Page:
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Sustainable Hydrogen Production

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Science  13 Aug 2004:
Vol. 305, Issue 5686, pp. 972-974
DOI: 10.1126/science.1103197

Abstract

Identifying and building a sustainable energy system are perhaps two of the most critical issues that today's society must address. Replacing our current energy carrier mix with a sustainable fuel is one of the key pieces in that system. Hydrogen as an energy carrier, primarily derived from water, can address issues of sustainability, environmental emissions, and energy security. Issues relating to hydrogen production pathways are addressed here. Future energy systems require money and energy to build. Given that the United States has a finite supply of both, hard decisions must be made about the path forward, and this path must be followed with a sustained and focused effort.

In his 2003 State of the Union Address, U.S. President Bush proposed “$1.2 billion in research funding so that America can lead the world in developing clean, hydrogen-powered automobiles.” Since that time, articles both pro and con have buffeted the whole concept. The hydrogen economy (1) is not a new idea. In 1874, Jules Verne, recognizing the finite supply of coal and the possibilities of hydrogen derived from water electrolysis, made the comment that “water will be the coal of the future” (2). Rudolf Erren in the 1930s suggested using hydrogen produced from water electrolysis as a transportation fuel (3). His goal was to reduce automotive emissions and oil imports into England. Similarly, Francis Bacon suggested using hydrogen as an energy storage system (4). The vision of using energy from electricity and electrolysis to generate hydrogen from water for transportation and energy storage to reduce environmental emissions and provide energy security is compelling, but as yet remains unrealized.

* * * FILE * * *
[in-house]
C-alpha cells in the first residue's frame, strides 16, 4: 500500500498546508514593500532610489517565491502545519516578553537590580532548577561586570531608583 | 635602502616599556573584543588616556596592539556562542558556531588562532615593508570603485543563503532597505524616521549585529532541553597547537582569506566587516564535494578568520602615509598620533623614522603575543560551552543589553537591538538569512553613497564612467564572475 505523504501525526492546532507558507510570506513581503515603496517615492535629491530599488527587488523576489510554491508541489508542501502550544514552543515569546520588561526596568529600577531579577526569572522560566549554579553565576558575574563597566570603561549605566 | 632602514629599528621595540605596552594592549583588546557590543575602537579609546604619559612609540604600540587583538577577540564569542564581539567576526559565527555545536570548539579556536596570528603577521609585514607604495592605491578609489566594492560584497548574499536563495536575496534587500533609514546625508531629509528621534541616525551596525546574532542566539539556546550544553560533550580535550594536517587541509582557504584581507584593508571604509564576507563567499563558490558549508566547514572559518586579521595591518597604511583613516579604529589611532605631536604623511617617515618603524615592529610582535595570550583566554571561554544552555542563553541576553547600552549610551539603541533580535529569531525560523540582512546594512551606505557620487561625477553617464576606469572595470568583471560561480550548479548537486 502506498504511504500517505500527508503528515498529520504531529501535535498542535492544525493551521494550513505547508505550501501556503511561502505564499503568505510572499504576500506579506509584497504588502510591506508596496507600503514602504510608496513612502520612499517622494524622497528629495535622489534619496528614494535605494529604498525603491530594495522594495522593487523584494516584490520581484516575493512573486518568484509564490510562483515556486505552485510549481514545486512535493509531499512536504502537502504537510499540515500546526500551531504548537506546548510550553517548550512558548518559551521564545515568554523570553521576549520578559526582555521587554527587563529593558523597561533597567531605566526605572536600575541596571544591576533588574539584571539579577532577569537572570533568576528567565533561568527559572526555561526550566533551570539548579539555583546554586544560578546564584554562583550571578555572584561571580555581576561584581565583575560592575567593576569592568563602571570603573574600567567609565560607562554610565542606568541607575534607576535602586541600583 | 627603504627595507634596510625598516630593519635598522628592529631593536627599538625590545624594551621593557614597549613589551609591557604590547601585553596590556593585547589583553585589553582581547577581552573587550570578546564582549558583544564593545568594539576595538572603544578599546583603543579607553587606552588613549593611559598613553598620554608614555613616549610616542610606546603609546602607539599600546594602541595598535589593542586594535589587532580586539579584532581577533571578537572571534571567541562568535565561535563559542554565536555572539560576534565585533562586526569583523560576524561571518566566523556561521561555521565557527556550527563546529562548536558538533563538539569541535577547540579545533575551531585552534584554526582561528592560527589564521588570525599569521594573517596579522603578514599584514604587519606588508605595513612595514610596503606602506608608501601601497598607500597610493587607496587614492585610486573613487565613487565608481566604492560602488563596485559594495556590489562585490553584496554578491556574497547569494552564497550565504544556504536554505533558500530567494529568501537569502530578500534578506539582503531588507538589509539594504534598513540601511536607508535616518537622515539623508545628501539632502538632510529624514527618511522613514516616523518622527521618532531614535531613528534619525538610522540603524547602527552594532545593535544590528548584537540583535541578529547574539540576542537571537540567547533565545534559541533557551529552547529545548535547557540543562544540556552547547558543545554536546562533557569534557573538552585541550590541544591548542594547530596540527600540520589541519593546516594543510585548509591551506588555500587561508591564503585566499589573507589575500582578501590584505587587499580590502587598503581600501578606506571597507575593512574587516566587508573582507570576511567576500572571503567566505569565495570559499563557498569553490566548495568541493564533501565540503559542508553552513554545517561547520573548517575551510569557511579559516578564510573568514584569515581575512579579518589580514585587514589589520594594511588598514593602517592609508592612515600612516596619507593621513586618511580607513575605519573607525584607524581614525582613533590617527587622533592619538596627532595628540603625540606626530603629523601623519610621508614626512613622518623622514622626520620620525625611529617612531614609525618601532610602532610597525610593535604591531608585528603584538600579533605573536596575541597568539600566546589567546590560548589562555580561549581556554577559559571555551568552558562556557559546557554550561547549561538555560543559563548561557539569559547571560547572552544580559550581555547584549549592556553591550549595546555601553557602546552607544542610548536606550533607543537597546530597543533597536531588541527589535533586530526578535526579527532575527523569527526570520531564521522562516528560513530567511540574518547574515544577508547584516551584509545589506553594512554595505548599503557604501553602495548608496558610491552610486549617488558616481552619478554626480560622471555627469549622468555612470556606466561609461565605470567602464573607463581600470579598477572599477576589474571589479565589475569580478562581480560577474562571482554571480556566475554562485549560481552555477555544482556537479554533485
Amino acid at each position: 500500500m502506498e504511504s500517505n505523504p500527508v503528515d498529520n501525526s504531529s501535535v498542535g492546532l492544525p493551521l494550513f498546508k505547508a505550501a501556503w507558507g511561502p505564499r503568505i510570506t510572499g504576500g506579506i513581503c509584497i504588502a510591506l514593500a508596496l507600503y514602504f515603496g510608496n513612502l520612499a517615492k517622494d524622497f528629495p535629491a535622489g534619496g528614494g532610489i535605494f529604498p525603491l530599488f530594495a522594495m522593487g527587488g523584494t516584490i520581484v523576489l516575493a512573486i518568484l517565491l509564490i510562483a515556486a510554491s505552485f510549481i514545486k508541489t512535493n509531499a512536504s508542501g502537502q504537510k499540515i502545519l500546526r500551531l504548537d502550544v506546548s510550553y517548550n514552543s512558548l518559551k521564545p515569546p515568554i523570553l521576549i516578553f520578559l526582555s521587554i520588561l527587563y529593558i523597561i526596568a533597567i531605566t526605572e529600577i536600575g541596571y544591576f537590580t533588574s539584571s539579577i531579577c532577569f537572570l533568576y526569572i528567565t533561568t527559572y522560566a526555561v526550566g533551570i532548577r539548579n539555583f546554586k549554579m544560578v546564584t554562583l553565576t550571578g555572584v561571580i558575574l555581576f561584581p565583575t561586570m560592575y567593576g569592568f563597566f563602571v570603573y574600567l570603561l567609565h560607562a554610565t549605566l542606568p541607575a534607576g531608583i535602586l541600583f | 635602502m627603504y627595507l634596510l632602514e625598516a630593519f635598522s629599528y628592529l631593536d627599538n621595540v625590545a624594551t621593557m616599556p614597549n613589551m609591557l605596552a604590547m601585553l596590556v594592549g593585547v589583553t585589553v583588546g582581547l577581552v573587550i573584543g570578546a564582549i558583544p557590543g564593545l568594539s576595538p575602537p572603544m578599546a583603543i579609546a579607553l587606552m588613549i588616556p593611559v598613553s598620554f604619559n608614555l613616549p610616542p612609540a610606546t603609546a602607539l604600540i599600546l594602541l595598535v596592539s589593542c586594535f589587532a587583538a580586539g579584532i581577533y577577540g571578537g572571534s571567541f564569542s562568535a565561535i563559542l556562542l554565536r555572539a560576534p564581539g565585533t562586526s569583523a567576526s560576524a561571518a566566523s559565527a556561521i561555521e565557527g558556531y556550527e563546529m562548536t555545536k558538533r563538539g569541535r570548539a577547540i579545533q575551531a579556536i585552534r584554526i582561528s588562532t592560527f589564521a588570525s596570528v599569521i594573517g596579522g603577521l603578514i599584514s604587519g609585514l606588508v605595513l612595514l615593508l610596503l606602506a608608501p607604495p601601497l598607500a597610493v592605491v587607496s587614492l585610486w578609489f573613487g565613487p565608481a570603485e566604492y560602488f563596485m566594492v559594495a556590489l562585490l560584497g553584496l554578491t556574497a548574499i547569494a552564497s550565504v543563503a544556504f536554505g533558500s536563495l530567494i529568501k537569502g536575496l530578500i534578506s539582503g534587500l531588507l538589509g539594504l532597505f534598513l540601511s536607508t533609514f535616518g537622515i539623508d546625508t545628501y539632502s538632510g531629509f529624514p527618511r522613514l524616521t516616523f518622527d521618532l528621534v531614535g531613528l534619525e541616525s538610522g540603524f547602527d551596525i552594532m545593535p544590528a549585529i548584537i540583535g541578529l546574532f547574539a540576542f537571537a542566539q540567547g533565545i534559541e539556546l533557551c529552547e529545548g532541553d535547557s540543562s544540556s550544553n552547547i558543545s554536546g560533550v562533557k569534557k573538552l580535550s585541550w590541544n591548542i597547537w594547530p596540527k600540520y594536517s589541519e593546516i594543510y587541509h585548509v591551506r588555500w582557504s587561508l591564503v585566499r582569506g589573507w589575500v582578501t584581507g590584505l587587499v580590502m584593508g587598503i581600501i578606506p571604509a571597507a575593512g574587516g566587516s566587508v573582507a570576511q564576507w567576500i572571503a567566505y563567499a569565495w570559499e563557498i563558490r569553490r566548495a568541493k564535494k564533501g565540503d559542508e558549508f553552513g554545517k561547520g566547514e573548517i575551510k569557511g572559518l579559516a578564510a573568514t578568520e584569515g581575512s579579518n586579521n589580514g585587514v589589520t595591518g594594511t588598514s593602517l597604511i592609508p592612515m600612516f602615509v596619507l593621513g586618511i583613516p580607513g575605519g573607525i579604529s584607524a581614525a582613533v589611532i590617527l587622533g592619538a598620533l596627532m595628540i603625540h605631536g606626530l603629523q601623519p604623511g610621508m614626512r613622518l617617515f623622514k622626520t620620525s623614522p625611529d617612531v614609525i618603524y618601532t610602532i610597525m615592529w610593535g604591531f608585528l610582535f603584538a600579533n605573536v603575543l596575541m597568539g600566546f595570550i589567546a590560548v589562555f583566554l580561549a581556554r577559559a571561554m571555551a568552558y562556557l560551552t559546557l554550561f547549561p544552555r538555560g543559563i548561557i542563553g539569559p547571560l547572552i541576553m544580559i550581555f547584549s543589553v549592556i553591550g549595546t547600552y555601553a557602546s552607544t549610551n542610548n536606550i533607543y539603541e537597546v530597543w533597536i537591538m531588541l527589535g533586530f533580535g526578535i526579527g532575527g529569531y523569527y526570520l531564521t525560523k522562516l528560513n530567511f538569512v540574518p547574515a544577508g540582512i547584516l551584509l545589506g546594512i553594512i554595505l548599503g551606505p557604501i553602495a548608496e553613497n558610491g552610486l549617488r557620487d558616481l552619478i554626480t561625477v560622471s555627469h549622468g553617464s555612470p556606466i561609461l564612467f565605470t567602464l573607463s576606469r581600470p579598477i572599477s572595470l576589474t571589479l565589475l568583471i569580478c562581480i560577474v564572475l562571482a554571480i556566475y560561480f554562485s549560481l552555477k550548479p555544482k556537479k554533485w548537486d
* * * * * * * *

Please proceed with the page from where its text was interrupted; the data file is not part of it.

If one assumes a full build-out of a hydrogen economy, the amount of hydrogen needed just for U.S. transportation needs would be about 150 million tons per year (5). One must question the efficacy of producing, storing, and distributing that much hydrogen. Because energy is required to extract hydrogen from either water or biomass so that it can be used as an energy carrier, if the United States chooses a hydrogen-based future it needs to think carefully about how much energy we need and where it is going to come from. In addition, sustainability must be a hallmark of any proposed future infrastructure. What energy-producing technologies can be envisioned that will last for millennia, and just how many people can they support (68)?

Technologies for Hydrogen Production

Hydrogen can be generated from water, biomass, natural gas, or (after gasification) coal. Today, hydrogen is mainly produced from natural gas via steam methane reforming, and although this process can sustain an initial foray into the hydrogen economy, it represents only a modest reduction in vehicle emissions as compared to emissions from current hybrid vehicles, and ultimately only exchanges oil imports for natural gas imports. It is clearly not sustainable.

Coal gasification could produce considerable amounts of hydrogen and electricity merely because of the large size of available coal deposits (9). Additionally, because of its relatively low cost, it is often cited as the best resource for economically producing large quantities of hydrogen. However, the energy required for the necessary sequestration of CO2 would increase the rate at which coal reserves are depleted; converting the vehicle fleet to electric vehicles and generating that electricity from “clean coal” or making hydrogen as a possible energy carrier would accelerate that depletion. Couple that to a modest economic growth rate of ∼1%, and U.S. 250-year coal reserves drop to 75 years or so (6), which is not at all sustainable. That leaves solar-derived, wind, nuclear, and geothermal energy as major resources for sustainable hydrogen production. The hydrogen production pathways from these resources include electrolysis of water, thermal chemical cycles using heat, and biomass processing (using a variety of technologies ranging from reforming to fermentation).